After drafting 19 year old Jennings after he played in Europe last season, Brandon had a solid summer league averaging 8 assists, 14.6 points, 5.3 steals, but 6.2 turnovers (ouch). Jennings only shot 37% from the field, but 43% from downtown. That is another improvement over Sessions who does not have a viable outside shot.
So the Bucks have a raw, athletic, 6′ 1″, 19 year old with more overall potential and can work him in with veteran Luke Ridnour. All for much less dollars. On top of that he sees the court better even now, and is stronger in bringing it up under pressure. Mystery solved.
The Bucks also brought in 6′ 5″ Euro guard Roko Ukic, who is deceptively quick, defensive minded and has a long wingspan. Maybe Skiles will try to mold him into a Kirk Hinrich type player.
One thing that Sessions is better at right now, is assists to turnovers with a solid 3-1 ratio. and Ramon can score already. He is a quick and natural driver who looks for contact. He dropped 44 on the Pistons last season. He also has the Bucks single game assist record with 24. After what I’ve read about recording assists, maybe we better check that game tape again. Seriously, while not overly creative, Sessions can drive and dish capably.
Kahn Rebounds from Rubio Loss with Sessions Signing
After losing out on Ricky Rubio (for the next two years, at least), David Kahn spun on a dime and signed the best young point guard still available, Milwaukee’s refugee, Ramon Sessions. Not the Clippers, not the Knicks, but the……. Timberwolves?
With some grave Kahn-cerns after failing to Kahn-nect Rubio to the NBA, David’s Kahn-quest of Sessions will make things more interesting in watching a re-Kahnstruction job taking place in Minny. (Someone please help me, I Kahn’t seem to stop.)
I first took real notice of Session in his rookie season when the moribund Bucks played the Celtics twice near the end of the season.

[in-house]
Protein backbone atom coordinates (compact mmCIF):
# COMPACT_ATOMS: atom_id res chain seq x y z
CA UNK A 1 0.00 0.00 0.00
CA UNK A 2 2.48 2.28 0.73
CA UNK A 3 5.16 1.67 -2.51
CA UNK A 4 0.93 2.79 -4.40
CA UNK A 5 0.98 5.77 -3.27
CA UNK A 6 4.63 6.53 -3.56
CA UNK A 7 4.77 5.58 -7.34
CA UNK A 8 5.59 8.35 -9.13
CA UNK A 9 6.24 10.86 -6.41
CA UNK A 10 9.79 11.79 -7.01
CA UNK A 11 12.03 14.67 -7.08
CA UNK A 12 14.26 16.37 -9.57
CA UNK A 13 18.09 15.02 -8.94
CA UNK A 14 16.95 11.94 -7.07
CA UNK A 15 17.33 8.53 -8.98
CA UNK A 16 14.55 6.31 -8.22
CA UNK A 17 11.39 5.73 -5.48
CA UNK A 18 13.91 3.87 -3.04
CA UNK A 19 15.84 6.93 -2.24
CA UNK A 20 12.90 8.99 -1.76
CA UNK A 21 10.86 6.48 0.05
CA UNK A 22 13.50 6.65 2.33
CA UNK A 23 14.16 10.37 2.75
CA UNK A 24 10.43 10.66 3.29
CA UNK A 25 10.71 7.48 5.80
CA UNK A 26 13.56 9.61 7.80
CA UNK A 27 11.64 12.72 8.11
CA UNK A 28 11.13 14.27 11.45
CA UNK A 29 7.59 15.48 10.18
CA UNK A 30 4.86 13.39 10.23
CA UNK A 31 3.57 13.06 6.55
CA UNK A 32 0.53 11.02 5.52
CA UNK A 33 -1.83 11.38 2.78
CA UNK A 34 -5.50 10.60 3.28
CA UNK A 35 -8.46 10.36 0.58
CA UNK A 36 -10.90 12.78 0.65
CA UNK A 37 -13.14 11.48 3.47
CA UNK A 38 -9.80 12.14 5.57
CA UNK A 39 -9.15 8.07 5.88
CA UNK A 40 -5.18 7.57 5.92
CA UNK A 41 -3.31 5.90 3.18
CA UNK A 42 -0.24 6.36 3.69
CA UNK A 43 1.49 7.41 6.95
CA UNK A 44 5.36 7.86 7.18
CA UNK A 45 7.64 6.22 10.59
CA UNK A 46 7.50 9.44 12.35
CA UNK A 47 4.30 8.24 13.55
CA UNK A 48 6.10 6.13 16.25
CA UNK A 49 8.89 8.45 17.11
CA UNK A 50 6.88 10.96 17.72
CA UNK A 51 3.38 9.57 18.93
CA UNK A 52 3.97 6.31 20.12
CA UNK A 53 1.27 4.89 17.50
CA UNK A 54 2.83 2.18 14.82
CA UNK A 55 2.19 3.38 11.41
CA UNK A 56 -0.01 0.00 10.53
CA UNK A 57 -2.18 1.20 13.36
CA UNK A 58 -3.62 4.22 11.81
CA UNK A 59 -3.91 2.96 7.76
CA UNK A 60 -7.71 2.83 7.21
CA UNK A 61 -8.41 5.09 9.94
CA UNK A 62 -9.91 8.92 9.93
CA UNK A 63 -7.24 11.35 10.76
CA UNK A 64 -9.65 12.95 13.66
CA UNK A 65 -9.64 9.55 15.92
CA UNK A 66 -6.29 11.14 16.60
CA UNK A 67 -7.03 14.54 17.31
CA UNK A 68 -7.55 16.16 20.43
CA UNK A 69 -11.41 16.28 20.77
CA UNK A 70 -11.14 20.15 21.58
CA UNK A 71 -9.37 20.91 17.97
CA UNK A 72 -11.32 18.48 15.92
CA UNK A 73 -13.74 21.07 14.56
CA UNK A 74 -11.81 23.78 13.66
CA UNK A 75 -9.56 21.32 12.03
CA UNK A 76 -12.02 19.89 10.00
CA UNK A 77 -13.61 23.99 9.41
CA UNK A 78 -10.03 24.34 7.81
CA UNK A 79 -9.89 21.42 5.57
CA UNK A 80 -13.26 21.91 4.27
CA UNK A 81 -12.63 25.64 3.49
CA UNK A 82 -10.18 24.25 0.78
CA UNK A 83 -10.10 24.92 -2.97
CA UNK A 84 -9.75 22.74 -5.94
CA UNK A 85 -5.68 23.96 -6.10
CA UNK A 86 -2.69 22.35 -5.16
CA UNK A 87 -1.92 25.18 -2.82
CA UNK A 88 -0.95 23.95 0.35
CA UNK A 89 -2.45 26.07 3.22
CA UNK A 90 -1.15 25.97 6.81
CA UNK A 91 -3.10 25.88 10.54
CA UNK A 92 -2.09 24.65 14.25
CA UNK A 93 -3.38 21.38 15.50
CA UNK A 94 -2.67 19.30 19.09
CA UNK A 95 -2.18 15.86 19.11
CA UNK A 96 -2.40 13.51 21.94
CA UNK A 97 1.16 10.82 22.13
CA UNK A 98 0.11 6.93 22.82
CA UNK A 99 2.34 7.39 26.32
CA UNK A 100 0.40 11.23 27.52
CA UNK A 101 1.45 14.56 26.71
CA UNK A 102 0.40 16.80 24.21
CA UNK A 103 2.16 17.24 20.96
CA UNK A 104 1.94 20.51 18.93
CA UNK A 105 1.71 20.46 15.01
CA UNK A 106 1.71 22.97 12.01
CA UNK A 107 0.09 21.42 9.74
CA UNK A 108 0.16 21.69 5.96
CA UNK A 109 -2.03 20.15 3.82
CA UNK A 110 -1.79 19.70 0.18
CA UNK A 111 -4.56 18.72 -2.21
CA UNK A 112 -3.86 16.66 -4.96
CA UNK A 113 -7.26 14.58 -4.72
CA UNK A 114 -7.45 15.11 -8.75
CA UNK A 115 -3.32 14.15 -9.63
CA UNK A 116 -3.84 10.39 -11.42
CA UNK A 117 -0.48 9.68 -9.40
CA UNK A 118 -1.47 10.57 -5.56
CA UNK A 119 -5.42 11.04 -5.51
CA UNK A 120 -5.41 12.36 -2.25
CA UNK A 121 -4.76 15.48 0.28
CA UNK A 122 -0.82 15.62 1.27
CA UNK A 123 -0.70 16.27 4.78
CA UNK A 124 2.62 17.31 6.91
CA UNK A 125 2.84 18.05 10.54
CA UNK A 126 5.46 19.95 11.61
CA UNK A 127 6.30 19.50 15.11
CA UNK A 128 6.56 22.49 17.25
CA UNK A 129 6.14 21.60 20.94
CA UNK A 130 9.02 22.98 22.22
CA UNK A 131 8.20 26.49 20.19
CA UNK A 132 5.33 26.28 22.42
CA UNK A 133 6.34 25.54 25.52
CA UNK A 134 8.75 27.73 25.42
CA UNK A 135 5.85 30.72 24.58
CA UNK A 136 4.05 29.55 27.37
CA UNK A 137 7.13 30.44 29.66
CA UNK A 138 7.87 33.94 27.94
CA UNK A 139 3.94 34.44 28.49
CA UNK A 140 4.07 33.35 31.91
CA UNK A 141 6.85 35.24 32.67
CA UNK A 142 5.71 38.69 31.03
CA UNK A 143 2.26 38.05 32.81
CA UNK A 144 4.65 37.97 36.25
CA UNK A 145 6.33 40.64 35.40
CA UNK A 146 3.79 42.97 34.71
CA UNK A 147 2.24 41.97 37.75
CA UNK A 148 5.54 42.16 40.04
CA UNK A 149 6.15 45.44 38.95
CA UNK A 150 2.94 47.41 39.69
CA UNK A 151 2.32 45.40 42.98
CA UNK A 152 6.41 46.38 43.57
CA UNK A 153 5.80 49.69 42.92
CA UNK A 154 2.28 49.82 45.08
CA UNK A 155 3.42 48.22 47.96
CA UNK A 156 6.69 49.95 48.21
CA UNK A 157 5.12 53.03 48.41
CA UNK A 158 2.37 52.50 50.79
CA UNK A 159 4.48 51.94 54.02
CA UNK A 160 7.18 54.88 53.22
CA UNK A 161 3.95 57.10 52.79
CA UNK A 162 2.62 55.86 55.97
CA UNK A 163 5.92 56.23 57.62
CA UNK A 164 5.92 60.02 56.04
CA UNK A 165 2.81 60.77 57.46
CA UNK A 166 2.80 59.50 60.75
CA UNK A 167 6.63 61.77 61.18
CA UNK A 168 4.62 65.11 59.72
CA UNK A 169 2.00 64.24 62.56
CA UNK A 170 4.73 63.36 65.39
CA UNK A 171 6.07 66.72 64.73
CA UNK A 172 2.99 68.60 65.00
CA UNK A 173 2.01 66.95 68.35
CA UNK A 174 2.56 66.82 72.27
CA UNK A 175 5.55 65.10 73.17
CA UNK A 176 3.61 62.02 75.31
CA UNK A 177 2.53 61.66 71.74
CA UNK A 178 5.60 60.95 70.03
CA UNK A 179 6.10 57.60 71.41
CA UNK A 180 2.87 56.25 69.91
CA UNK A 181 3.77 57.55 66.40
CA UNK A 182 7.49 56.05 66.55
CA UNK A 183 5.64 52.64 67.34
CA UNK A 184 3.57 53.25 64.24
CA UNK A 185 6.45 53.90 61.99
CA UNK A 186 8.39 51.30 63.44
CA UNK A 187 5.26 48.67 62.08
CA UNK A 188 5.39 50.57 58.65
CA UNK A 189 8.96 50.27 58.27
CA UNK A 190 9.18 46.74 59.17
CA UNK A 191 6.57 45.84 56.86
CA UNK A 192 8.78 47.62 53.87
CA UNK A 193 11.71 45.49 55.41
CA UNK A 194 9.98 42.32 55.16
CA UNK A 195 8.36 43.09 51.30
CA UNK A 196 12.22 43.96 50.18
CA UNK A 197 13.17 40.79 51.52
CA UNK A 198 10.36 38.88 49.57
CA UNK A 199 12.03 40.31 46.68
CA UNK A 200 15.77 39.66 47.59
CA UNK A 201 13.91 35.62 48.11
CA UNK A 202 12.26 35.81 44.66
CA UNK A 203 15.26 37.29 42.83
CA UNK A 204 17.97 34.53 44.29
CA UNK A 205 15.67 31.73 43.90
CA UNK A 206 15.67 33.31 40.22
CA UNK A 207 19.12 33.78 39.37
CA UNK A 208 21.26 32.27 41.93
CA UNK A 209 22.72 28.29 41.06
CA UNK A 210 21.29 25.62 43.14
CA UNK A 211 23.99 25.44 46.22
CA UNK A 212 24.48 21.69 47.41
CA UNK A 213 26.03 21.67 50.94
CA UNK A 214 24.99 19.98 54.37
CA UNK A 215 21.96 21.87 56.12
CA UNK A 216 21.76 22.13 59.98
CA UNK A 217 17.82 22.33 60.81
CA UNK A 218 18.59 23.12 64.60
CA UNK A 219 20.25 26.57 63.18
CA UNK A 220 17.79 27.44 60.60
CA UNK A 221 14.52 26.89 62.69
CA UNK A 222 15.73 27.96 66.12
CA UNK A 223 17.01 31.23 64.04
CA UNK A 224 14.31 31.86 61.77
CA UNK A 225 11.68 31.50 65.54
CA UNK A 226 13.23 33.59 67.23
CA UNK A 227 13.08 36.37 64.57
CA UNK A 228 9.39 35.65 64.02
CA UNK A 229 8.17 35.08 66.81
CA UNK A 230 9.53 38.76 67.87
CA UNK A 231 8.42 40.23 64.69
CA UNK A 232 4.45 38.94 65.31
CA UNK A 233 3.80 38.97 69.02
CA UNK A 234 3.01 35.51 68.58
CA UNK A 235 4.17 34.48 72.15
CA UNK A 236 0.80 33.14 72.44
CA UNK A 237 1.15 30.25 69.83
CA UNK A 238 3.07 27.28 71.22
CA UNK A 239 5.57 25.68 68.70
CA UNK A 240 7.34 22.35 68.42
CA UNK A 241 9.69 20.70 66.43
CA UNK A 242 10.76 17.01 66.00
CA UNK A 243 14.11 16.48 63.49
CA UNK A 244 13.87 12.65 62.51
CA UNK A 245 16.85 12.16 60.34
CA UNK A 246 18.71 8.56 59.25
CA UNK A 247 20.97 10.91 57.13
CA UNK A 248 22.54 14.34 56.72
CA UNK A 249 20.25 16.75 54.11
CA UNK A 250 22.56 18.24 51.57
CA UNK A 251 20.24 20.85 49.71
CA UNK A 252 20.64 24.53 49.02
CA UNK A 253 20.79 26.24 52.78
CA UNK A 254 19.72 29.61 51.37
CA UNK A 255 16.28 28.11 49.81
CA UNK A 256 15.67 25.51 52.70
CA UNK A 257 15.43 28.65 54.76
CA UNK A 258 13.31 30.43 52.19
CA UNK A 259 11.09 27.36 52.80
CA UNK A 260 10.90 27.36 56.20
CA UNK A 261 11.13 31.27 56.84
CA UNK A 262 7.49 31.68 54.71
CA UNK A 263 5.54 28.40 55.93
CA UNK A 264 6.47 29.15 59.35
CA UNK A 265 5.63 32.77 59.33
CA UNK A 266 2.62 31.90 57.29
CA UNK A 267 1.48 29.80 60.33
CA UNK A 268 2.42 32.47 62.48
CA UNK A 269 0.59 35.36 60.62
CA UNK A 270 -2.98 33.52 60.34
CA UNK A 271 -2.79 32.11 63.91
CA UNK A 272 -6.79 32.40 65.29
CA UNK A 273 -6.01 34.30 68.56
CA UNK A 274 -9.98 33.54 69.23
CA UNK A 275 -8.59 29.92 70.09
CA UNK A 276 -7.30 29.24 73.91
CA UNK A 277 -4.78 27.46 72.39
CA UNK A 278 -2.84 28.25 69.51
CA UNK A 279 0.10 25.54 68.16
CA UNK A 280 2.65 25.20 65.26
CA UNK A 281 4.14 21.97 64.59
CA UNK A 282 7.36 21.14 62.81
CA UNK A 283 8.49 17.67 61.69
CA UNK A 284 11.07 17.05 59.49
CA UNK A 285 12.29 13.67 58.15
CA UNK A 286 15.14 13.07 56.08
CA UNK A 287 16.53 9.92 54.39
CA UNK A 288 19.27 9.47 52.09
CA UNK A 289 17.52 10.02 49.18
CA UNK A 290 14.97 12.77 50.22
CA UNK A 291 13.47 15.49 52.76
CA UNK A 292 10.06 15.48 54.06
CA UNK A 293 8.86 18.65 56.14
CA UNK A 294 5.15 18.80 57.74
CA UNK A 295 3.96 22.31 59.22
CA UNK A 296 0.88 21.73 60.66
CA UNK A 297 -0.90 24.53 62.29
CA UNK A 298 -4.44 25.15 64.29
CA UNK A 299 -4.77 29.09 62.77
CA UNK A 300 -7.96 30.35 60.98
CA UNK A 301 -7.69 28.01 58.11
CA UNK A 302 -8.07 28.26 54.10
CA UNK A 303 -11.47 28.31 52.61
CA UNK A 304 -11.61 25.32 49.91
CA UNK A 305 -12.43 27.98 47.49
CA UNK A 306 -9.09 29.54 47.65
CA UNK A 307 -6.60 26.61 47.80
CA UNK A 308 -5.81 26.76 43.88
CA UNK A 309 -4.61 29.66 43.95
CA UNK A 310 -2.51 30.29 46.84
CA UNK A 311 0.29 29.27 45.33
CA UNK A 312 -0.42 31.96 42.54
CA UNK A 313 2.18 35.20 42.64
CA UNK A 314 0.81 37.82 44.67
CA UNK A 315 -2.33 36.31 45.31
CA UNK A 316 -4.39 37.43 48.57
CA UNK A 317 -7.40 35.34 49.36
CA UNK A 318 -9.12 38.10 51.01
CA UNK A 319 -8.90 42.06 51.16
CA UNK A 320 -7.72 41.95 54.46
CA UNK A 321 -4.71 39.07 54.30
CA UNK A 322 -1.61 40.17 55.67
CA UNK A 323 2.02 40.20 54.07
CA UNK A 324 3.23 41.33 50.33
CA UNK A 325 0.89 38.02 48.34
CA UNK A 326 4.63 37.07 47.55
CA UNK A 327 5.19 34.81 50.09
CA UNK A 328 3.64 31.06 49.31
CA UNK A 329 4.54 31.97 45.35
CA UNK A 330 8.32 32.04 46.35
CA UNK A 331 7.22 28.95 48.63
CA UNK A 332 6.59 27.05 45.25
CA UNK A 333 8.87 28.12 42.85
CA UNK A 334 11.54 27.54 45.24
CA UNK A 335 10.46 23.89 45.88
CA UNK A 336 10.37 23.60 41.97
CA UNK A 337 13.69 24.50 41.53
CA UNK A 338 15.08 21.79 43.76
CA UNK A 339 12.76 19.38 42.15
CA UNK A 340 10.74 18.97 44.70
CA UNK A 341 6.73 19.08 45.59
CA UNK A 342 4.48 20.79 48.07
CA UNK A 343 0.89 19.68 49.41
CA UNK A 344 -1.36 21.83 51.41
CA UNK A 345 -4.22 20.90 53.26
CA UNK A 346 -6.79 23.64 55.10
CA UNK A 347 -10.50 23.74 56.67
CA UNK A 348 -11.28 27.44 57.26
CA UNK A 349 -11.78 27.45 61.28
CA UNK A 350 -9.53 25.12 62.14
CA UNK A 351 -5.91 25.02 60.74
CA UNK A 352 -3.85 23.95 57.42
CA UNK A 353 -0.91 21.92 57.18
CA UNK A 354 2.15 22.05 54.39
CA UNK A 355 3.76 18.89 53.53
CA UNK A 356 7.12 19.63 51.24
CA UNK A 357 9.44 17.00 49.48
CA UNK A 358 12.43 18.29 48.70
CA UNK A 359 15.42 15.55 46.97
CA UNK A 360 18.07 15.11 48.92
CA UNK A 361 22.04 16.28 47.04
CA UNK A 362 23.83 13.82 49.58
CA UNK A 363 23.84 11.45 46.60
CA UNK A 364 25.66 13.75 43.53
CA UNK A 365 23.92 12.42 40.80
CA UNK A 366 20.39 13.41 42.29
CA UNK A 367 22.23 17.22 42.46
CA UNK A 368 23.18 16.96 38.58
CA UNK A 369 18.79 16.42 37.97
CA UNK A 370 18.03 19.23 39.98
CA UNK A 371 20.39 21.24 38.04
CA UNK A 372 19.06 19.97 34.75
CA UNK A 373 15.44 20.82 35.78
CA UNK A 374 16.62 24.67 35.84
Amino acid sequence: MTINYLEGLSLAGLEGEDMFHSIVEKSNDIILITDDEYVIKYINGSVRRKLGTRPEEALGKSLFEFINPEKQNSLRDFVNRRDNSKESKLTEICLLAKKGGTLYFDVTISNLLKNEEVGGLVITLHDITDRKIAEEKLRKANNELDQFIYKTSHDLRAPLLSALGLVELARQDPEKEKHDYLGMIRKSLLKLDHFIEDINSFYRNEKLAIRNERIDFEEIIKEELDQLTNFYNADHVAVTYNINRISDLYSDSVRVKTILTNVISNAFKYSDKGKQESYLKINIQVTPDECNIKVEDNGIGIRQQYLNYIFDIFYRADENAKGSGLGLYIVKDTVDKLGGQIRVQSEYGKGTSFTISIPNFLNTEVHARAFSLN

Sessions had just come back from the D-league, where he impressed enough to get the call and the playing time to finish out a terrible Bucks season.
He went for 13 points, 7 assists, 6 rebounds, and 3 steals in 37 minutes against the league’s top defense in his first game. Fluke, right?
They played again again three nights later and Sessions had 8 points, 14 assists, and 5 rebounds in that game. The feeling was…..Who was that guy?
Making his mark as a penetrator, Sessions finished a sophomore campaign with 12.4 points, 5.7 assists and 3.4 rebounds.
With his short comings noted (Ramon’s, not Kahn’s), did Kahn over pay for Sessions? Who was he bidding against? I always ask that question in a situation like this. Only NY was said to have a deal on the table and it was said to be a one year deal – not anywhere near what the Wolves offered.
At any rate, Sessions will get a real chance to play meaningful minutes, at times as a two guard,along side rookie Jonny Flynn. From ESPN’s Chris Sheriden, Kahn says…
“Ramon has the ability to play both guard positions, and thus will be able to complement the members of our current backcourt.”
At 23, Sessions isn’t at all old but, you do wonder how high is up for Ramon. With a rookie head coach in Rambis, a team in rebuild mode, and a rejection by Rubio, Sessions got his money.
He will get the playing time, but will he be getting a good environment for growth? Time will tell.